Noise and stress reduction, purification of the environment from noxious molecules, particles or bacteria, increasing of the worker’s capacity of focusing, satisfaction and productivity up to 15%. That is why office plants can make so much difference.
“Simply enriching a previously Spartan space with plants served to increase productivity by 15%. This conclusion is at odds with the present economic and political zeitgeist as well as with modern ‘lean’ management techniques, yet it nevertheless identifies a pathway to a more enjoyable, more comfortable and a more profitable form of office-based working”.
Marlon Nieuwenhuis, from Cardiff University’s School of Psychology, sums up with these words the findings of the last international study regarding the benefits given by the plants in the office, carried out by different Universities worldwide (University of Exeter, University of Groningen, Netherlands, and University of Queensland, Australia).
Kenneth Freeman, Head of Innovation at Ambius, who were involved in the study, said: “We know from previous studies that plants can lower physiological stress, increase attention span and improve well-being. But this is the first long term experiment carried out in a real-life situation. Businesses should rethink their lean processes, not only for the health of the employees, but for the financial health of the organisation.”
The research was carried out in three different Dutch and English offices, examining the impact of lean and “green” offices on subjective perceptions of air quality, concentration, and workplace satisfaction as well as objective measures of productivity. In all 3 experiments enhanced outcomes were observed when offices were enriched by plants.
“Our research suggests that investing in landscaping the office with plants will pay off through an increase in office workers’ quality of life and productivity” Marlon Nieuwenhuis says.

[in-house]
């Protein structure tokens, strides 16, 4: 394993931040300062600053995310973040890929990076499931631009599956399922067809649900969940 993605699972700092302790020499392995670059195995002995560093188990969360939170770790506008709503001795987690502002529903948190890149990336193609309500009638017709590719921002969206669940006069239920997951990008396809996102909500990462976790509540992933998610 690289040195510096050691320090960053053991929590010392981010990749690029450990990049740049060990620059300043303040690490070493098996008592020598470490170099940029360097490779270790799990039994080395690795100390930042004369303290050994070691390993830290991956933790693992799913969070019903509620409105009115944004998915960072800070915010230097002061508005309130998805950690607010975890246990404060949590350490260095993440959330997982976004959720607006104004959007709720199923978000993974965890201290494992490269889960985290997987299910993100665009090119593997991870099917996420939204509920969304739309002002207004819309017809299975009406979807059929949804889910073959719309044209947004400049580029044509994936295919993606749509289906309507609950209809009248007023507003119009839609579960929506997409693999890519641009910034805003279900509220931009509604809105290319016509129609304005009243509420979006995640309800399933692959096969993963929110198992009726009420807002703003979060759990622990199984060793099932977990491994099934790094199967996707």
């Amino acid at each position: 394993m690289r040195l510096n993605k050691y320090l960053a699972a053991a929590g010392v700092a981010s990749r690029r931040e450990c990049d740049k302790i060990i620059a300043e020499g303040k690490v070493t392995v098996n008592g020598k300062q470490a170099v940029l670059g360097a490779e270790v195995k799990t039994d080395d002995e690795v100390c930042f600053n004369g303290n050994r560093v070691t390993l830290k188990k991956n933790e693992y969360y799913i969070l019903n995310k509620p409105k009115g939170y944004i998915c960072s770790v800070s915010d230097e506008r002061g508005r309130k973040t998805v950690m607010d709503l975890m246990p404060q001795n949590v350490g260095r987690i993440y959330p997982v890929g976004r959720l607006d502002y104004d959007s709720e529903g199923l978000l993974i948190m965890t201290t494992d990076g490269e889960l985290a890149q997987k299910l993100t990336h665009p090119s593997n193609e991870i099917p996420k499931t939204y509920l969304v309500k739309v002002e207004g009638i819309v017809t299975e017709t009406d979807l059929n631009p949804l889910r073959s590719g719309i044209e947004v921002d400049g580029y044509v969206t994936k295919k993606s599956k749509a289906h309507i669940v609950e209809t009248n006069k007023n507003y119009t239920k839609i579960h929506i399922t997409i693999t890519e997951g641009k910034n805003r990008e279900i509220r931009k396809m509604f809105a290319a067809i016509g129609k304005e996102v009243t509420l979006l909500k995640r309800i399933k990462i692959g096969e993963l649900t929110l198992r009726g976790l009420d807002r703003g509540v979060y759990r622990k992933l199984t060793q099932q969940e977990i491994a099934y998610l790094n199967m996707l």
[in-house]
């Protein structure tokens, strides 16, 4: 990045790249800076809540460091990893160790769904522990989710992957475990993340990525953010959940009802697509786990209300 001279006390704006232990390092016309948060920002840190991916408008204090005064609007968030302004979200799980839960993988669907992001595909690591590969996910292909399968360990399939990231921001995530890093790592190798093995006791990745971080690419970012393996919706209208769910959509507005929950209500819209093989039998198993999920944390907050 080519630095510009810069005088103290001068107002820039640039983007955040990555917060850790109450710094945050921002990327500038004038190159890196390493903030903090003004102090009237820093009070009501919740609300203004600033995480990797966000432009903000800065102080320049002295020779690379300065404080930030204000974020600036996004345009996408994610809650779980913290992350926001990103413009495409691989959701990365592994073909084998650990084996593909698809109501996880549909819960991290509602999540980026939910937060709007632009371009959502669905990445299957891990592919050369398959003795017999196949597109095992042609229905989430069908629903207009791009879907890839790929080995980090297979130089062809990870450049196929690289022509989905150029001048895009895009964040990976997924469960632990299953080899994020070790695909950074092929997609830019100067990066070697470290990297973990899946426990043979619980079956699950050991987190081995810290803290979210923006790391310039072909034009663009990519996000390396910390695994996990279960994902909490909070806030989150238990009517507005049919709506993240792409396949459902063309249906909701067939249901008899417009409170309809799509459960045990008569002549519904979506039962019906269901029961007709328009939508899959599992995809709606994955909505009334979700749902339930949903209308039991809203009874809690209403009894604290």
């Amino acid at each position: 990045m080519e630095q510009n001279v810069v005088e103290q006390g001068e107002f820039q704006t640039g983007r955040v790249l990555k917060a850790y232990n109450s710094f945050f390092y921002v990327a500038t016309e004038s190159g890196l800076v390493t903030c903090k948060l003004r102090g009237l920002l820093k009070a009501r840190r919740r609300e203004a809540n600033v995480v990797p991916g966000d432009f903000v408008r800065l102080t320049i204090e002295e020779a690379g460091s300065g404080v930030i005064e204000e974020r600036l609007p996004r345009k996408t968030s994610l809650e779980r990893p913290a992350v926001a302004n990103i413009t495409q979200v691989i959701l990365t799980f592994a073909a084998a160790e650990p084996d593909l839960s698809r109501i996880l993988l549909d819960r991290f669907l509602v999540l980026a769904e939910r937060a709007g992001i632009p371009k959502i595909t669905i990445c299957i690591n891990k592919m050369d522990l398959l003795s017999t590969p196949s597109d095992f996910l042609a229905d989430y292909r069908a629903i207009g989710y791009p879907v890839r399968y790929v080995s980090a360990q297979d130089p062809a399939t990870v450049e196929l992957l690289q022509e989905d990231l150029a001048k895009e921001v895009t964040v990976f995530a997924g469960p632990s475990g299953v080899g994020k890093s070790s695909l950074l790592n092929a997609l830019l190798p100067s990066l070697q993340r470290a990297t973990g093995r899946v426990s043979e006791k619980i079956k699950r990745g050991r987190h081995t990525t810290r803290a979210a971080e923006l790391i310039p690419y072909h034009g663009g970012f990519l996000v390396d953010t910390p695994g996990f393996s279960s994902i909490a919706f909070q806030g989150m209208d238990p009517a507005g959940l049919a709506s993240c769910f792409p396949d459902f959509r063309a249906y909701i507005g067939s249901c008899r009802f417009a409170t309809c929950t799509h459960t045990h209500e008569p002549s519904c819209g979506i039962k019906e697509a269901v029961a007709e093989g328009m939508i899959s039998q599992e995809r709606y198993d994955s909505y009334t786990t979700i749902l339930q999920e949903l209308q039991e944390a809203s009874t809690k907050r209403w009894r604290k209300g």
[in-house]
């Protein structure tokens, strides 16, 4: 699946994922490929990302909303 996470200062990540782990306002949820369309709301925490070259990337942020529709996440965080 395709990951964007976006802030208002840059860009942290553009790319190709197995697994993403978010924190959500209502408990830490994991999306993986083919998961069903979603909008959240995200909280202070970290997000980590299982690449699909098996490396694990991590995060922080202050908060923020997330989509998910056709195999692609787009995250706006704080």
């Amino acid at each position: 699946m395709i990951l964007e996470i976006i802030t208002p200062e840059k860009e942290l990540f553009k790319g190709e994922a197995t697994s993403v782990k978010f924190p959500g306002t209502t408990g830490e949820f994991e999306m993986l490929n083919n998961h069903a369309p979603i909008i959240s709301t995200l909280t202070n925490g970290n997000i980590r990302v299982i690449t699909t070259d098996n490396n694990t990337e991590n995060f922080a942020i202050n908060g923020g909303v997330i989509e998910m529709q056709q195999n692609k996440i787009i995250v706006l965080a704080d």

Co-author Craig Knight, of Psychology at the University of Exeter, then concludes: “Psychologically manipulating real workplaces and real jobs adds new depth to our understanding of what is right and what is wrong with existing workspace design and management. We are now developing a template for a genuinely smart office.”
Why do the office plants increase our productivity?
The answer to this question can be given looking at several studies that have been carried out during the years. One of the first was led by the NASA, together with the ALCA (Associated Landscape Contractors of America) in the 80s, showing that houseplants can remove several forms of indoor air pollution, including volatile organic compounds (VOCs).
That helps to reduce “sick building syndrome” cases and, as another research of the Berkeley National Laboratory shows, up to 40% cases of diseases that can be led to a poor air environment.
The same Berkeley’s research has shown that molecules and particles that plants can absorb purifying the air, can detrimentally affect decision-making and concentration.
Plants like Chrisantemum morifolium or Peace Lily, for example, are able to remove from the environment a great part of noxious chemical molecules like Trichloroethylene found in printing inks or paints, Formaldehyde found in paper bags, plywood panelling and synthetic fabrics, Benzene used to make plastics resins or detergents, Xylene found in printings and paint industries and Ammonia found in window cleaners or floor waxes.
Moreover, Washington State University and ALCA’s studies have shown that plant transpiration in an office environment releases moisture, creating a humidity level exactly matching the recommended human comfort range of 30-60%. In addition proper selection and placement of plant materials can lower heating and cooling costs by as much as 20%.
At last, University of Oxford and Surrey’s researches have shown that plants not only can reduce significantly worker’s stress, but also that a small indoor hedge placed around a workspace will reduce noise and office pollution by 5 decibels.
These different outcomes confirm the words of Axel Haslam of the University of Queensland School of Psychology: “The ‘lean’ philosophy has been influential across a wide range of organisational domains. Our research questions this widespread conviction that less is more. Sometimes less is just less“.
Text by Gabriele Masi.
Some creations by HW Style, 20-years-experienced company in designing, realising and managing green indoor and outdoor environments for offices, banks, hotels, hospitals, and public spaces. In the pictures some examples of outdoor green spaces, living green walls and live pictures.